At $5,000 per post, called bollards, apparently the job is not as simple as digging a post hole and cementing in a steel pipe, but what government job ever is?

Local police would prefer there be no delay, but have no control over the situation, Metropolitan Police Department spokesman Larry Hadfield said.

“Although it would be optimal for these to be installed on time the LVMPD is not part of the construction of the bollards,” he said.

Commission Chairman Steve Sisolak was quoted as saying of the delayed contract, “That’s just the beginning, the next 500. We’ve got thousands coming after that, and I want to make sure the company is doing the right thing by paying their workers at the appropriate rates.”

Why should a dispute over a past contract delay a future one, especially over such a petty amount. In fact the head of the complaining organization was quoted as saying, “They basically got cheated who knows how many hundreds of dollars.”

Where are the liberals shouting: If it saves one life, it is worth it?

How far will people have to walk to an exhibition football game in August?

The Clark County Unified Development Code states:

The regulations in this Chapter establish minimum parking requirements. The property owner shall be responsible for ensuring that adequate parking is provided for resident, guest, customer, employee, delivery vehicle parking, and/or company vehicle parking if additional spaces in excess of the minimum requirements are necessary.

A 7-Eleven without adequate parking would be rejected.

Though all animals are equal, some are more equal than others.

The 65,000-seat Raiders football stadium has parking for only 15 percent of the cars needed.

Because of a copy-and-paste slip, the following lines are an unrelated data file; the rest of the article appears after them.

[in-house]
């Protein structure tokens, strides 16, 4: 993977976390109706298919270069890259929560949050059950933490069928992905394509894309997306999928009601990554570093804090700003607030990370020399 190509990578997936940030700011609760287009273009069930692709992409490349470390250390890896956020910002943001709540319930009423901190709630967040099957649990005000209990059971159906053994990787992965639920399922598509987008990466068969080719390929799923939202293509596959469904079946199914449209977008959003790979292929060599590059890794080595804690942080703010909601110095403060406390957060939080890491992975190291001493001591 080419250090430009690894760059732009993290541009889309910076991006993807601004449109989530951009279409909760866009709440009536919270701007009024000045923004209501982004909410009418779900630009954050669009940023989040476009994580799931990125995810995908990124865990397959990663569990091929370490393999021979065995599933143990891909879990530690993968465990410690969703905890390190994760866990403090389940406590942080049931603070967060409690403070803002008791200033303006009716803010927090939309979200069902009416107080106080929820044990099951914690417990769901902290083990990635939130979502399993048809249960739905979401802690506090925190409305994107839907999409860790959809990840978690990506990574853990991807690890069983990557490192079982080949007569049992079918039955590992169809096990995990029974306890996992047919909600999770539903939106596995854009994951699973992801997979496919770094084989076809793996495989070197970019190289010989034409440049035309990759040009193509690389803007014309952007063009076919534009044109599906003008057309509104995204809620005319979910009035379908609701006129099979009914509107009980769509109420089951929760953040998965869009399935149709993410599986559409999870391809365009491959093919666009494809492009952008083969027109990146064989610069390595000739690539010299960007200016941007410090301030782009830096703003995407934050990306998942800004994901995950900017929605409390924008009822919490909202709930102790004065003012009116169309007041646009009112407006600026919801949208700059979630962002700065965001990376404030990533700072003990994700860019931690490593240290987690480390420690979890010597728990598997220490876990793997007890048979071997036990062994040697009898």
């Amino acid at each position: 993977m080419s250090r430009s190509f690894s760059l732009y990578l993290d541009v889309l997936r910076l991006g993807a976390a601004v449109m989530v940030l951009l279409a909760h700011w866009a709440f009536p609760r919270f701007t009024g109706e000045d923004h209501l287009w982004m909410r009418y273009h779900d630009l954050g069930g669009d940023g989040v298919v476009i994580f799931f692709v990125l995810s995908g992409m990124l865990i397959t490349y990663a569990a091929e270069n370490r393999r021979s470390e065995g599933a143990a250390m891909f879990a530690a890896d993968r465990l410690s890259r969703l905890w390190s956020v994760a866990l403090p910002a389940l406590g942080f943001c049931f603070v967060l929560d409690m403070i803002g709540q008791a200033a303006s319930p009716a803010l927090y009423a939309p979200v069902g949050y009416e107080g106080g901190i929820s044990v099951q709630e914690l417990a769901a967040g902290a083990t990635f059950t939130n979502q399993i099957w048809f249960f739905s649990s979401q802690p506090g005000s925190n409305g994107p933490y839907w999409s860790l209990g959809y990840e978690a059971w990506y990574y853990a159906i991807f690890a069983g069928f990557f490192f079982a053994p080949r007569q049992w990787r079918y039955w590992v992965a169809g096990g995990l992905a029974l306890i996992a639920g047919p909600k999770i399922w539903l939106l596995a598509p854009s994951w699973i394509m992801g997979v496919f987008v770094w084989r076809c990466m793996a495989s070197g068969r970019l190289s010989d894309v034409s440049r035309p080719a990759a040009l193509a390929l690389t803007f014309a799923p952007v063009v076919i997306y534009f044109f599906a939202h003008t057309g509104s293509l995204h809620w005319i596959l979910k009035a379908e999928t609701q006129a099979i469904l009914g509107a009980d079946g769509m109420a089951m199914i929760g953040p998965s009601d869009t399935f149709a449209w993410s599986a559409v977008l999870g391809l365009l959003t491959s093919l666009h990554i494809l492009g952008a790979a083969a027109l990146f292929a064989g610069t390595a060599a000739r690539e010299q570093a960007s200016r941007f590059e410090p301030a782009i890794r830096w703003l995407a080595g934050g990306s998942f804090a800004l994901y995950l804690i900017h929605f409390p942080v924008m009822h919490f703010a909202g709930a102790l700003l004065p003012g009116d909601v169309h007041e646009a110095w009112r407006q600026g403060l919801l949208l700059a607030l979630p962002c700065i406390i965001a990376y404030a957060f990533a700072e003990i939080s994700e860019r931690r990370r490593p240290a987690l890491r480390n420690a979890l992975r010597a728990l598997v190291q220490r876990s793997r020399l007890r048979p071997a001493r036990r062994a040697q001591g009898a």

How far will people have to walk to an exhibition football game in August? Well, there are plans for a 30-foot pedestrian bridge over Interstate 15 connecting the Strip to the stadium. Yeah, that’s the $750 million ticket.

Plans for football stadium are presented to a planning board. (R-J pix)

Lot of ink spilled for naught?

Front page of R-J.

Front page of R-J.

You like to save back something local for the Monday front page after an uneventful weekend. I understand that.

But a top of the front page feature on public relations flacks for local governments with four, count them, four bylines in the Las Vegas newspaper?

The story explains that these $100,000-a-year-plus flacks “push out press releases, field reporter calls, post blogs, take photos and manage social media,” without ever explaining in what way any of this serves taxpayers or why elected and appointed officials can’t perform all of those functions, since they benefit no one other than themselves.

The story also reports that local governments often “recruit straight from the news outlets that cover them,” and points out the Mitch Fox was on public television before becoming North Las Vegas’ flack, but fails to mention his predecessor, Juliet Casey, was a Review-Journal reporter. I doubt there is anyone left there who even remembers.